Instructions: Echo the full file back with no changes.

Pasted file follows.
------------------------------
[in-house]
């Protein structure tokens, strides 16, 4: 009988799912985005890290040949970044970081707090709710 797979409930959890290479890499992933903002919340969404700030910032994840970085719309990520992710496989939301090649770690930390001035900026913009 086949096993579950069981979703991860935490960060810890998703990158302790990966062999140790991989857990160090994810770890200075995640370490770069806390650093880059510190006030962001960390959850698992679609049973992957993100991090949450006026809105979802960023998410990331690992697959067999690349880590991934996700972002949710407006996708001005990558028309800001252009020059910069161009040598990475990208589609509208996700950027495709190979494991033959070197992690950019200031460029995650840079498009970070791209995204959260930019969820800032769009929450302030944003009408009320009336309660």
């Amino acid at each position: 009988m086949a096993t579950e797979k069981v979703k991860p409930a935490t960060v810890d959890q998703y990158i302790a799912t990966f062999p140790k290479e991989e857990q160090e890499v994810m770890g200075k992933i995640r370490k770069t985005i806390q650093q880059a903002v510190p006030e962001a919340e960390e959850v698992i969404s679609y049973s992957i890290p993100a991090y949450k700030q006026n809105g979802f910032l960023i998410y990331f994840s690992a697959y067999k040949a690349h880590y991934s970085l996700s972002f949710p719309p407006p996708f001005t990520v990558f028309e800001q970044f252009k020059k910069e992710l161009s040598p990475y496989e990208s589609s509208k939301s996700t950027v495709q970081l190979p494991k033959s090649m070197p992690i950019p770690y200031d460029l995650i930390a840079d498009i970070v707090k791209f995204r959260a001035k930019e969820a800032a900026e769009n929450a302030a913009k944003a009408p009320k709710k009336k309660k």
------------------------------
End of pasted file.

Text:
[in-house]
């Protein structure tokens, strides 16, 4: 009988799912985005890290040949970044970081707090709710 797979409930959890290479890499992933903002919340969404700030910032994840970085719309990520992710496989939301090649770690930390001035900026913009 086949096993579950069981979703991860935490960060810890998703990158302790990966062999140790991989857990160090994810770890200075995640370490770069806390650093880059510190006030962001960390959850698992679609049973992957993100991090949450006026809105979802960023998410990331690992697959067999690349880590991934996700972002949710407006996708001005990558028309800001252009020059910069161009040598990475990208589609509208996700950027495709190979494991033959070197992690950019200031460029995650840079498009970070791209995204959260930019969820800032769009929450302030944003009408009320009336309660």
């Amino acid at each position: 009988m086949a096993t579950e797979k069981v979703k991860p409930a935490t960060v810890d959890q998703y990158i302790a799912t990966f062999p140790k290479e991989e857990q160090e890499v994810m770890g200075k992933i995640r370490k770069t985005i806390q650093q880059a903002v510190p006030e962001a919340e960390e959850v698992i969404s679609y049973s992957i890290p993100a991090y949450k700030q006026n809105g979802f910032l960023i998410y990331f994840s690992a697959y067999k040949a690349h880590y991934s970085l996700s972002f949710p719309p407006p996708f001005t990520v990558f028309e800001q970044f252009k020059k910069e992710l161009s040598p990475y496989e990208s589609s509208k939301s996700t950027v495709q970081l190979p494991k033959s090649m070197p992690i950019p770690y200031d460029l995650i930390a840079d498009i970070v707090k791209f995204r959260a001035k930019e969820a800032a900026e769009n929450a302030a913009k944003a009408p009320k709710k009336k309660k």